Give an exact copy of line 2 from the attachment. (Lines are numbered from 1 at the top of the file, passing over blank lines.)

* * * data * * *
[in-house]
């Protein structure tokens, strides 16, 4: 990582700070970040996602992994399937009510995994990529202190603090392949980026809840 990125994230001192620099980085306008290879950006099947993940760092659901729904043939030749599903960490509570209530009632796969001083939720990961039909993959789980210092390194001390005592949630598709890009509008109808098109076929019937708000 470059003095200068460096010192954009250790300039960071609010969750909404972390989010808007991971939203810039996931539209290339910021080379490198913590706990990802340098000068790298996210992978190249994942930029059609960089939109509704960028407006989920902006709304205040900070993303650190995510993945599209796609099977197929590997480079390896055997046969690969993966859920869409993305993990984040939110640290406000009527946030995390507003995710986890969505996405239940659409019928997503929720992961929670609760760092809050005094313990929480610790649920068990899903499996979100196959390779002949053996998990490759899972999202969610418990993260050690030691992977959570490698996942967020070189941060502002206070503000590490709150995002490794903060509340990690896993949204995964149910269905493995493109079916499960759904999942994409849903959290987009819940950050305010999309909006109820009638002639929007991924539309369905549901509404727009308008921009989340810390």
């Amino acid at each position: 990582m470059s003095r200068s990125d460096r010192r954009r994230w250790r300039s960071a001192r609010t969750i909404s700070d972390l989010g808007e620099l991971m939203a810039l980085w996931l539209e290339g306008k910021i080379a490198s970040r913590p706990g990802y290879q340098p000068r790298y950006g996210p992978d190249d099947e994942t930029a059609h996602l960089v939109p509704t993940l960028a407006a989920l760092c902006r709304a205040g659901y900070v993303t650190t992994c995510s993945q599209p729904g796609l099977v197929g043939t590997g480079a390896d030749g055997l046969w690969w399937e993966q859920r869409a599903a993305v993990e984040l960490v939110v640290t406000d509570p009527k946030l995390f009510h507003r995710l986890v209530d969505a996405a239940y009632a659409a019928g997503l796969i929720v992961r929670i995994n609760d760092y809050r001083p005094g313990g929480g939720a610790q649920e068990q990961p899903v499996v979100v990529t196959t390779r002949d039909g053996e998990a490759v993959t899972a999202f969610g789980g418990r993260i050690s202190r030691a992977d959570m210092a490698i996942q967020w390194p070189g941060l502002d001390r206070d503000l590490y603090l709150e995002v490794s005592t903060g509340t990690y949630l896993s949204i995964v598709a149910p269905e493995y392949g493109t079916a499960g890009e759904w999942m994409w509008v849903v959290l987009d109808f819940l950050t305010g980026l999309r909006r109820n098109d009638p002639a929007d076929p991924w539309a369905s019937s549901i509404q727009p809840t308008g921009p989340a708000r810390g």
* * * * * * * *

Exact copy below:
């Protein structure tokens, strides 16, 4: 990582700070970040996602992994399937009510995994990529202190603090392949980026809840 990125994230001192620099980085306008290879950006099947993940760092659901729904043939030749599903960490509570209530009632796969001083939720990961039909993959789980210092390194001390005592949630598709890009509008109808098109076929019937708000 470059003095200068460096010192954009250790300039960071609010969750909404972390989010808007991971939203810039996931539209290339910021080379490198913590706990990802340098000068790298996210992978190249994942930029059609960089939109509704960028407006989920902006709304205040900070993303650190995510993945599209796609099977197929590997480079390896055997046969690969993966859920869409993305993990984040939110640290406000009527946030995390507003995710986890969505996405239940659409019928997503929720992961929670609760760092809050005094313990929480610790649920068990899903499996979100196959390779002949053996998990490759899972999202969610418990993260050690030691992977959570490698996942967020070189941060502002206070503000590490709150995002490794903060509340990690896993949204995964149910269905493995493109079916499960759904999942994409849903959290987009819940950050305010999309909006109820009638002639929007991924539309369905549901509404727009308008921009989340810390």